- Description

   * - ``.cancel()``
     - Cancels the timeout control. This method is intended for use within the
       block that's under timeout control, specifically to cancel the timeout
       control. Means that all code executed after this call may be executed
       till the end.

   * - ``.state``
     - This attribute indicated the actual status of the timeout control. It
       may take the value of the ``EXECUTED``, ``EXECUTING``, ``TIMED_OUT``,
       ``INTERRUPTED`` or ``CANCELED`` attributes. See below.

   * - ``.EXECUTING``
     - The timeout control is under execution. We are typically executing
       within the code under control of the context manager.

   * - ``.EXECUTED``
     - Good news: the code under timeout control completed normally within the
       assigned time frame.

   * - ``.TIMED_OUT``
     - Bad news: the code under timeout control has been sleeping too long.
       The objects supposed to be created or changed within the timeout
       controlled block should be considered as non existing or corrupted.
       Don't play with them otherwise informed.

   * - ``.INTERRUPTED``
     - The code under timeout control may itself raise explicit
       ``stopit.TimeoutException`` for any application logic reason that may
       occur. This intentional exit can be spotted from outside the timeout
       controlled block with this state value.

   * - ``.CANCELED``
     - The timeout control has been intentionally canceled and the code
       running under timeout control did complete normally. But perhaps after
       the assigned time frame.


A typical usage:

.. code:: python

   import stopit
   # ...
   with stopit.ThreadingTimeout(10) as to_ctx_mgr:
       assert to_ctx_mgr.state == to_ctx_mgr.EXECUTING
       # Something potentially very long but which
       # ...

   # OK, let's check what happened
   if to_ctx_mgr.state == to_ctx_mgr.EXECUTED:
       # All's fine, everything was executed within 10 seconds
   elif to_ctx_mgr.state == to_ctx_mgr.EXECUTING:
       # Hmm, that's not possible outside the block
   elif to_ctx_mgr.state == to_ctx_mgr.TIMED_OUT:
       # Eeek the 10 seconds timeout occurred while executing the block
   elif to_ctx_mgr.state == to_ctx_mgr.INTERRUPTED:
       # Oh you raised specifically the TimeoutException in the block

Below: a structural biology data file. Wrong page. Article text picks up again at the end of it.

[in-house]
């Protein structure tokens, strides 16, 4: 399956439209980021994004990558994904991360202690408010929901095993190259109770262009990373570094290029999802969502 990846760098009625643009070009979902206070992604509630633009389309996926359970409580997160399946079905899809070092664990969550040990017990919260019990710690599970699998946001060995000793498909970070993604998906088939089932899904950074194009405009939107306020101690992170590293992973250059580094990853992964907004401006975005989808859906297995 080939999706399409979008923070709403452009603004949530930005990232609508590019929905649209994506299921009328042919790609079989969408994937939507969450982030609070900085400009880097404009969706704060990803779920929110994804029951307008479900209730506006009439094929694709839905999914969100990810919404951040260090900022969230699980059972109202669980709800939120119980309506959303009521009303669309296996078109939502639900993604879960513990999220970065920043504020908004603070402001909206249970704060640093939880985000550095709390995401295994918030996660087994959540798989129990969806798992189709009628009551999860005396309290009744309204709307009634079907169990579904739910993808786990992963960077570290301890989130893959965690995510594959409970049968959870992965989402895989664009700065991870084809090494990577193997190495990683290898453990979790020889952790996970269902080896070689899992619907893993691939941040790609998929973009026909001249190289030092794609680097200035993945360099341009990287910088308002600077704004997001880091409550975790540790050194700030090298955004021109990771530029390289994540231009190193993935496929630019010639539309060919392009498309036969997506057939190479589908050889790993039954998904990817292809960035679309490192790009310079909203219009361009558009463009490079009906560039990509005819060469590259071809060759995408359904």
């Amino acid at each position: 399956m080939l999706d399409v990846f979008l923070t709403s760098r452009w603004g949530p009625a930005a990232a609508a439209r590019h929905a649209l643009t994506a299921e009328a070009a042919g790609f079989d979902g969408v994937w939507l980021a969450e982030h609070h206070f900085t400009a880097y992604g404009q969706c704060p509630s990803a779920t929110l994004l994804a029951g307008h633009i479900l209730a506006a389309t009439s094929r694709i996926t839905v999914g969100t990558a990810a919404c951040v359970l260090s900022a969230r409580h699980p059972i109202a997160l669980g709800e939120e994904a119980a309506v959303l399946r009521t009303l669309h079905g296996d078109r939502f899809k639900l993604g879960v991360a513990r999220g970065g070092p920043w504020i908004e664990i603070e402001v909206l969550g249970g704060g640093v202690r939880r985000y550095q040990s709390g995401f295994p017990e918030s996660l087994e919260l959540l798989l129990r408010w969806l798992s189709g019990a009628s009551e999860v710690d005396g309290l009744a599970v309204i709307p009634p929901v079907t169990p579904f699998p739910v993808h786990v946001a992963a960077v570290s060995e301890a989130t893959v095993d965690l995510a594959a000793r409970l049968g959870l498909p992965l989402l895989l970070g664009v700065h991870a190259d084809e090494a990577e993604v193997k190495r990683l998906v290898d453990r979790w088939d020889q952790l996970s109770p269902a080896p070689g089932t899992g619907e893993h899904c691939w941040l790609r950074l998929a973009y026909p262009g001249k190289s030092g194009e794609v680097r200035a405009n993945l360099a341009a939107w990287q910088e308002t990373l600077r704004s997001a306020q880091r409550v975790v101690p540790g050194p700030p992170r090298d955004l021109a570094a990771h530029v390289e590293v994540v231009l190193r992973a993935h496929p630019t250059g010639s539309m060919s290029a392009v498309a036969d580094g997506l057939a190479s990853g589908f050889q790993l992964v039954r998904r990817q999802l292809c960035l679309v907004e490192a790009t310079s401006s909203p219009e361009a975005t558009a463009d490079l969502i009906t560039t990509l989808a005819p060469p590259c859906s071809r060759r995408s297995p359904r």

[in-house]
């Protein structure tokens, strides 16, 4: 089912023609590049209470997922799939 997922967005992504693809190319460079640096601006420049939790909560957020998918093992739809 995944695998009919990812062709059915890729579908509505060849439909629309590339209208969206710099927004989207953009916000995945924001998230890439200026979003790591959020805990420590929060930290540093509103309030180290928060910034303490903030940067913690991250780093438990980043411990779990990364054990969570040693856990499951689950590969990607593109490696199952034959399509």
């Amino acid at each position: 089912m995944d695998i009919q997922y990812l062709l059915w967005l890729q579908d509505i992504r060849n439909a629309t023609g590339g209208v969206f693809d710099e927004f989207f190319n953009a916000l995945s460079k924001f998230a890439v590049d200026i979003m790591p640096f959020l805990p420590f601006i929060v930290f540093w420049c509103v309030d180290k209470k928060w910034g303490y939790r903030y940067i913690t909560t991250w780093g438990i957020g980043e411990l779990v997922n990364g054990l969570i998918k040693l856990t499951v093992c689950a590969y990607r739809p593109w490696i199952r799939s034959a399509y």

elif to_ctx_mgr.state == to_ctx_mgr.CANCELED:
       # Oh you called to_ctx_mgr.cancel() method within the block but it
       # executed till the end
   else:
       # That's not possible

Notice that the context manager object may be considered as a boolean
indicating (if ``True``) that the block executed normally:

.. code:: python

   if to_ctx_mgr:
       # Yes, the code under timeout control completed
       # Objects it created or changed may be considered consistent

``stopit.threading_timeoutable``
................................

A decorator that kills the function or method it decorates, if it does not
return within a given time frame.

``stopit.threading_timeoutable([default [, timeout_param]])``

- ``default`` is the value to be returned by the decorated function or method of
  when its execution timed out, to notify the caller code that the function
  did not complete within the assigned time frame.

  If this parameter is not provided, the decorated function or method will
  return a ``None`` value when its execution times out.

  .. code:: python

     @stopit.threading_timeoutable(default='not finished')
     def infinite_loop():
         # As its name says...

     result = infinite_loop(timeout=5)
     assert result == 'not finished'

- ``timeout_param``: The function or method you have decorated may require a
  ``timeout`` named parameter for whatever reason. This empowers you to change
  the name of the ``timeout`` parameter in the decorated function signature to
  whatever suits, and prevent a potential naming conflict.

  .. code:: python

     @stopit.threading_timeoutable(timeout_param='my_timeout')
     def some_slow_function(a, b, timeout='whatever'):
         # As its name says...

     result = some_slow_function(1, 2, timeout="something", my_timeout=2)